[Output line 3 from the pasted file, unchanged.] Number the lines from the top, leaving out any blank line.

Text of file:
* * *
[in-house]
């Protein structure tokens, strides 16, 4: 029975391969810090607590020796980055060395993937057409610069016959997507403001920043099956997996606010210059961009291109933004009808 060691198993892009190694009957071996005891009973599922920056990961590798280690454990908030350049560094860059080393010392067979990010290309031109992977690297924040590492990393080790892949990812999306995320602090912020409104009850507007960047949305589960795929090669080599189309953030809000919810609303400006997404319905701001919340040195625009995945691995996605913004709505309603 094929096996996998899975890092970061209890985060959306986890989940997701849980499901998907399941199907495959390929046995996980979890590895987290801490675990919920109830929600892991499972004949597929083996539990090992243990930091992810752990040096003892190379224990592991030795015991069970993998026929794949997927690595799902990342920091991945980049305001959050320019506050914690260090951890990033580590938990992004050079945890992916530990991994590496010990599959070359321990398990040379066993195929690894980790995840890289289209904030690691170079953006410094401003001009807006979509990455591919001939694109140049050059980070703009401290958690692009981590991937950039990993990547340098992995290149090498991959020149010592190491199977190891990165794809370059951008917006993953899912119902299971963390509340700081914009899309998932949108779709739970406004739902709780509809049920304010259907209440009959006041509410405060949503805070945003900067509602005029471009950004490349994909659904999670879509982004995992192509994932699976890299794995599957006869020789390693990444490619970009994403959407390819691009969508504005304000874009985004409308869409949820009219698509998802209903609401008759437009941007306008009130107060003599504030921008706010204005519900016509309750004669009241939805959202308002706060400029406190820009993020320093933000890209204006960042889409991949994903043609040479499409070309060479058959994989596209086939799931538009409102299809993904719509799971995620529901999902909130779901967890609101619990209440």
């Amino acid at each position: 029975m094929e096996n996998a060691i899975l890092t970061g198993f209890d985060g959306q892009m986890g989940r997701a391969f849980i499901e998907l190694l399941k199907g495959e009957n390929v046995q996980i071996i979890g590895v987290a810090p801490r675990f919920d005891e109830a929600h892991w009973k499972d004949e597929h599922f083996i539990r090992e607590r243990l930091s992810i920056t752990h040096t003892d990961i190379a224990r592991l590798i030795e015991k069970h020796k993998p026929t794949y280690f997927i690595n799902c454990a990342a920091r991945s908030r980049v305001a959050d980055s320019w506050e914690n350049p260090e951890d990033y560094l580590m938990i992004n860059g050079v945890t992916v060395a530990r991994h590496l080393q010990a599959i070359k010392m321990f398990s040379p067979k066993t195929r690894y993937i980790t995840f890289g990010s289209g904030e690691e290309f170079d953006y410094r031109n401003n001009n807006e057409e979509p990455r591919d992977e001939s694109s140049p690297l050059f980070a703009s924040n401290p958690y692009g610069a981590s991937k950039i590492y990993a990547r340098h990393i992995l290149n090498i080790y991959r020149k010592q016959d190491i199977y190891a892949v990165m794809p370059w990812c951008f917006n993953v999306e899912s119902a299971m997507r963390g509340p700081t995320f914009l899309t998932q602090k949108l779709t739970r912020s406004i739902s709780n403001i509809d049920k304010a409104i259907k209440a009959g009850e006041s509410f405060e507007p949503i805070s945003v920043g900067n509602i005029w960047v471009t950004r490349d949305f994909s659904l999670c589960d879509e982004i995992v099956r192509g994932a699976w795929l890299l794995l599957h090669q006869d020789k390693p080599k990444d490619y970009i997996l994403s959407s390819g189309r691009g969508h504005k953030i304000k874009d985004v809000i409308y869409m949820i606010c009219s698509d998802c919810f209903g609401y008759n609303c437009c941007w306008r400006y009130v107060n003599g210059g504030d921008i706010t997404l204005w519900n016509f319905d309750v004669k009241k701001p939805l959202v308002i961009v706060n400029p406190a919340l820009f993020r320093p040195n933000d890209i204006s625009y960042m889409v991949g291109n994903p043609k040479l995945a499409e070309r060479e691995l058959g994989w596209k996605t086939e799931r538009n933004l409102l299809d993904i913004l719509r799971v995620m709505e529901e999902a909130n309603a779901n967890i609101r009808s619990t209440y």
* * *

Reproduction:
């Amino acid at each position: 029975m094929e096996n996998a060691i899975l890092t970061g198993f209890d985060g959306q892009m986890g989940r997701a391969f849980i499901e998907l190694l399941k199907g495959e009957n390929v046995q996980i071996i979890g590895v987290a810090p801490r675990f919920d005891e109830a929600h892991w009973k499972d004949e597929h599922f083996i539990r090992e607590r243990l930091s992810i920056t752990h040096t003892d990961i190379a224990r592991l590798i030795e015991k069970h020796k993998p026929t794949y280690f997927i690595n799902c454990a990342a920091r991945s908030r980049v305001a959050d980055s320019w506050e914690n350049p260090e951890d990033y560094l580590m938990i992004n860059g050079v945890t992916v060395a530990r991994h590496l080393q010990a599959i070359k010392m321990f398990s040379p067979k066993t195929r690894y993937i980790t995840f890289g990010s289209g904030e690691e290309f170079d953006y410094r031109n401003n001009n807006e057409e979509p990455r591919d992977e001939s694109s140049p690297l050059f980070a703009s924040n401290p958690y692009g610069a981590s991937k950039i590492y990993a990547r340098h990393i992995l290149n090498i080790y991959r020149k010592q016959d190491i199977y190891a892949v990165m794809p370059w990812c951008f917006n993953v999306e899912s119902a299971m997507r963390g509340p700081t995320f914009l899309t998932q602090k949108l779709t739970r912020s406004i739902s709780n403001i509809d049920k304010a409104i259907k209440a009959g009850e006041s509410f405060e507007p949503i805070s945003v920043g900067n509602i005029w960047v471009t950004r490349d949305f994909s659904l999670c589960d879509e982004i995992v099956r192509g994932a699976w795929l890299l794995l599957h090669q006869d020789k390693p080599k990444d490619y970009i997996l994403s959407s390819g189309r691009g969508h504005k953030i304000k874009d985004v809000i409308y869409m949820i606010c009219s698509d998802c919810f209903g609401y008759n609303c437009c941007w306008r400006y009130v107060n003599g210059g504030d921008i706010t997404l204005w519900n016509f319905d309750v004669k009241k701001p939805l959202v308002i961009v706060n400029p406190a919340l820009f993020r320093p040195n933000d890209i204006s625009y960042m889409v991949g291109n994903p043609k040479l995945a499409e070309r060479e691995l058959g994989w596209k996605t086939e799931r538009n933004l409102l299809d993904i913004l719509r799971v995620m709505e529901e999902a909130n309603a779901n967890i609101r009808s619990t209440y």